Happy birthday, Amy Beach!
Who’s Amy Beach, you ask? Sadly, too many people ask that question, despite her being one of America’s foremost woman composers. As today is the 150th anniversary of her birth, I wanted to introduce you to her.
I do have to admit, that while I knew of Amy Beach, I had not heard much of her music. This post gives me a chance to really sit down and listen to some of her work. (I won’t get through her entire catalog right away; she was quite prolific and composed over 300 published pieces!)
Born in 1867 in New Hampshire, Beach was a music prodigy. She was memorizing a large catalog of songs at one, playing hymns and composing by four, performing pieces by the likes of Chopin on piano at seven. She made her public performance debut at age sixteen in Boston, as well as getting compositions published that same year. Two years later, she performed a Chopin piano concerto with the Boston Symphony Orchestra.
Here are some of Beach’s earlier works, composed between 1887 and 1891.
At this point, Beach’s story has a familiar aspect to it, especially for female artists. Her family discouraged any sort of true career in music, and her new husband (Dr. Henry Harris Aubrey Beach) wanted her to limit performing in public. Although he encouraged her to pursue composition instead, that encouragement still came with strings attached. Her husband did not allow her to take any lessons or classes that would have furthered her studies.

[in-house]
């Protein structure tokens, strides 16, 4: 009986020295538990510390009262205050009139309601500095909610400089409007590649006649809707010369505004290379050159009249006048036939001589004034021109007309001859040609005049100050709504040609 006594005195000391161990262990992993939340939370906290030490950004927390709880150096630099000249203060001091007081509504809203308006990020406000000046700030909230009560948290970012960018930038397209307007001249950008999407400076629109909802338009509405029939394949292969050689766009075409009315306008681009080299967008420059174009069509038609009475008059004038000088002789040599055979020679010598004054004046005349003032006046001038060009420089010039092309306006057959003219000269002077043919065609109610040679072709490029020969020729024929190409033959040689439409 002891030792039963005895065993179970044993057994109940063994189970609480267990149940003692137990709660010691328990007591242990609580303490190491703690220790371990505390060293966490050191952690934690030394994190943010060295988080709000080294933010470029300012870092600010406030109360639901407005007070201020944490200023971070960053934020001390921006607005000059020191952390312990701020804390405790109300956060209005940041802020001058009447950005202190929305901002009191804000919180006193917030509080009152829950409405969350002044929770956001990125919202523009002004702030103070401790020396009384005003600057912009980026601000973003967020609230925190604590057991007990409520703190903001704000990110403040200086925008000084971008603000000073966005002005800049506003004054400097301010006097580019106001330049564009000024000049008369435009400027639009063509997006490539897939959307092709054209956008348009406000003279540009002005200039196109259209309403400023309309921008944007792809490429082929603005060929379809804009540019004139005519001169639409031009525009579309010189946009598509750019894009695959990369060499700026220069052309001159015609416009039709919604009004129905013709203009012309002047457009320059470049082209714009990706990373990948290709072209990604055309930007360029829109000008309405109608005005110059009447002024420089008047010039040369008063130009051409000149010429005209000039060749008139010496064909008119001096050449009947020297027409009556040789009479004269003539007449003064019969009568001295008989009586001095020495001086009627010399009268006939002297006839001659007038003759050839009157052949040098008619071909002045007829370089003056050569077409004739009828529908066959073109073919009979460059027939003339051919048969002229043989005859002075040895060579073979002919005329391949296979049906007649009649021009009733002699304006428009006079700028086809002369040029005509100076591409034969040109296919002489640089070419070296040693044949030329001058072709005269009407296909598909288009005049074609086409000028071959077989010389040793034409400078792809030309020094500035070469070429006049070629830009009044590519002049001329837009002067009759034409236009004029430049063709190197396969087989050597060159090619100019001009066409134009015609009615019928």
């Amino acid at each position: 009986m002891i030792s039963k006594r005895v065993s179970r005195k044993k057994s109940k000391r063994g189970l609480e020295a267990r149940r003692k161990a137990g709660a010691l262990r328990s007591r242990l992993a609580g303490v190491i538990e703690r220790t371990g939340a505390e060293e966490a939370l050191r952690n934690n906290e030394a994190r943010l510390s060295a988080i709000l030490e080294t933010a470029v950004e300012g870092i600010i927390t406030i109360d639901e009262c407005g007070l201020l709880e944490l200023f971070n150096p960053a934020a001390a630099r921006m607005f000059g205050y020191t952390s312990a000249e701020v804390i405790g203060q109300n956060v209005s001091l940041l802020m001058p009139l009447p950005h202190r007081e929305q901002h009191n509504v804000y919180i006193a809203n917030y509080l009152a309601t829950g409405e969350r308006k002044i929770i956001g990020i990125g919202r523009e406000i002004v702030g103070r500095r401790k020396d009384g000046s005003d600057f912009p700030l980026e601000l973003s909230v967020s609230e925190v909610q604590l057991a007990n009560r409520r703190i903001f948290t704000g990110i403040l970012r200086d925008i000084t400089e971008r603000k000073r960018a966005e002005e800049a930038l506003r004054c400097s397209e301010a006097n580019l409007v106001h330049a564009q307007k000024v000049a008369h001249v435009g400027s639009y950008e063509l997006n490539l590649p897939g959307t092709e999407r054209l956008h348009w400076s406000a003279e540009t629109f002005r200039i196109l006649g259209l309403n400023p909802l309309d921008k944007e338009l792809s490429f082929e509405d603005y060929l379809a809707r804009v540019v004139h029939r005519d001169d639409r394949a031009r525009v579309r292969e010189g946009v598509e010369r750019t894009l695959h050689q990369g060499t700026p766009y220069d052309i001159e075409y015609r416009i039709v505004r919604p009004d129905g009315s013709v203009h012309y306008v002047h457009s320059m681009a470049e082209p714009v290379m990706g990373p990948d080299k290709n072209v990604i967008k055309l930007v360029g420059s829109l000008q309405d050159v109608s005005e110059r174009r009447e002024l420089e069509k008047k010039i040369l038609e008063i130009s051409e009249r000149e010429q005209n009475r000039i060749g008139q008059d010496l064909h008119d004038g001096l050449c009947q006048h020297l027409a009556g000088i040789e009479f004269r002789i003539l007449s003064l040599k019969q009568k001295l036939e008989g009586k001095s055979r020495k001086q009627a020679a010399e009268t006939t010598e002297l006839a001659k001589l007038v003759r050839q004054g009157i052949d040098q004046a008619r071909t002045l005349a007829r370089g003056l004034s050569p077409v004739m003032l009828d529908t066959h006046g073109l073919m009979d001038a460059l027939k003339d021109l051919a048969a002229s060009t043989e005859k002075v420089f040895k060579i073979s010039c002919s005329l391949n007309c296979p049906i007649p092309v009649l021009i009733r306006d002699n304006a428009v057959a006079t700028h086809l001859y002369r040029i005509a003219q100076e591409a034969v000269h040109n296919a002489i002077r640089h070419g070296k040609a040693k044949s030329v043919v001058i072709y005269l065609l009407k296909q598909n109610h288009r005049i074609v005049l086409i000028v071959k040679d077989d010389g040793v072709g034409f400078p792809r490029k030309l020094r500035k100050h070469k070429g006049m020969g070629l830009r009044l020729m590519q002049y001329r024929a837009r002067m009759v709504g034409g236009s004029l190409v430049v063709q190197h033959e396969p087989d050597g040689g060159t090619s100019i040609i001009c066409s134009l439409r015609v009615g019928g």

But Beach was determined. While she’d previously had one year of formal training in harmony and counterpoint, she largely taught herself. She studied and analyzed the music of great composers before her. She read books on composition. She gave herself an education.
Her education paid off. In 1892, the Handel and Haydn Society in Boston premiered her Mass in E-Flat Major.
Then, in 1896, her “Gaelic” Symphony was premiered by the Boston Symphony Orchestra.
While her music was accepted and praised, there was often a shadow of “… for a woman” involved; in one instance, a critic praised her by basically saying she didn’t sound like a woman (“… difficult to associate with a woman’s hand”).
A recent New York Times article goes more in-depth on Beach’s life and attitudes about women in music. It is a worthwhile read, and served as part of the impetus for my own post.
In 1910, Dr. Beach died, leaving Amy a widow at age 43. With no one to tell her “no,” she traveled to Europe to resume performing and present her own works. After a successful tour, she returned to Boston in 1914. She later divided her time between New York City, Cape Cod, and the MacDowell Colony.
She continued to compose a wide variety of music before her death in 1944, such as:
Piano music (solo and duet):
And so much more (like I said, she was prolific!) I hope you take some time to explore her work. I know I’m ready to hear more!
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